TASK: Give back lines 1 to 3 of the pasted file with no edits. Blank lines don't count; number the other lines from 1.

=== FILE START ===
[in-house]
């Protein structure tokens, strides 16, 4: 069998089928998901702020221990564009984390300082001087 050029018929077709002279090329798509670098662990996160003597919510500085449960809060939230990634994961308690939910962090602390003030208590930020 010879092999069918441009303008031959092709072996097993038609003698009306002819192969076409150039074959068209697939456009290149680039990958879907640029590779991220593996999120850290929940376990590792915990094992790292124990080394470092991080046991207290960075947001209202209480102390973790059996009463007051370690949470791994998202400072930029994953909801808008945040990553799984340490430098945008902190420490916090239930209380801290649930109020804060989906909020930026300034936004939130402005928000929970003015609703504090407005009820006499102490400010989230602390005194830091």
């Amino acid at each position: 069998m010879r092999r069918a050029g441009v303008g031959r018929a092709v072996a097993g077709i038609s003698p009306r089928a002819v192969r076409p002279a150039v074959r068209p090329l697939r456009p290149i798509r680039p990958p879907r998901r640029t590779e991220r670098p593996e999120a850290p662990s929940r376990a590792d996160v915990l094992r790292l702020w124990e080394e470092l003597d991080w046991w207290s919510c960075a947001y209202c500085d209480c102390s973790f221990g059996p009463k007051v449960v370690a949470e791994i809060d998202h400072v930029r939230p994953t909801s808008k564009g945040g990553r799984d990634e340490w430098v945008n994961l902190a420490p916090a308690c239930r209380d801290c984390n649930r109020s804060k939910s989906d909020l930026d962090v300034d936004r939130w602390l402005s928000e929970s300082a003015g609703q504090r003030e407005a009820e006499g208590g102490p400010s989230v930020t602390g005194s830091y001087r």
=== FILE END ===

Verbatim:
[in-house]
């Protein structure tokens, strides 16, 4: 069998089928998901702020221990564009984390300082001087 050029018929077709002279090329798509670098662990996160003597919510500085449960809060939230990634994961308690939910962090602390003030208590930020 010879092999069918441009303008031959092709072996097993038609003698009306002819192969076409150039074959068209697939456009290149680039990958879907640029590779991220593996999120850290929940376990590792915990094992790292124990080394470092991080046991207290960075947001209202209480102390973790059996009463007051370690949470791994998202400072930029994953909801808008945040990553799984340490430098945008902190420490916090239930209380801290649930109020804060989906909020930026300034936004939130402005928000929970003015609703504090407005009820006499102490400010989230602390005194830091």
């Amino acid at each position: 069998m010879r092999r069918a050029g441009v303008g031959r018929a092709v072996a097993g077709i038609s003698p009306r089928a002819v192969r076409p002279a150039v074959r068209p090329l697939r456009p290149i798509r680039p990958p879907r998901r640029t590779e991220r670098p593996e999120a850290p662990s929940r376990a590792d996160v915990l094992r790292l702020w124990e080394e470092l003597d991080w046991w207290s919510c960075a947001y209202c500085d209480c102390s973790f221990g059996p009463k007051v449960v370690a949470e791994i809060d998202h400072v930029r939230p994953t909801s808008k564009g945040g990553r799984d990634e340490w430098v945008n994961l902190a420490p916090a308690c239930r209380d801290c984390n649930r109020s804060k939910s989906d909020l930026d962090v300034d936004r939130w602390l402005s928000e929970s300082a003015g609703q504090r003030e407005a009820e006499g208590g102490p400010s989230v930020t602390g005194s830091y001087r």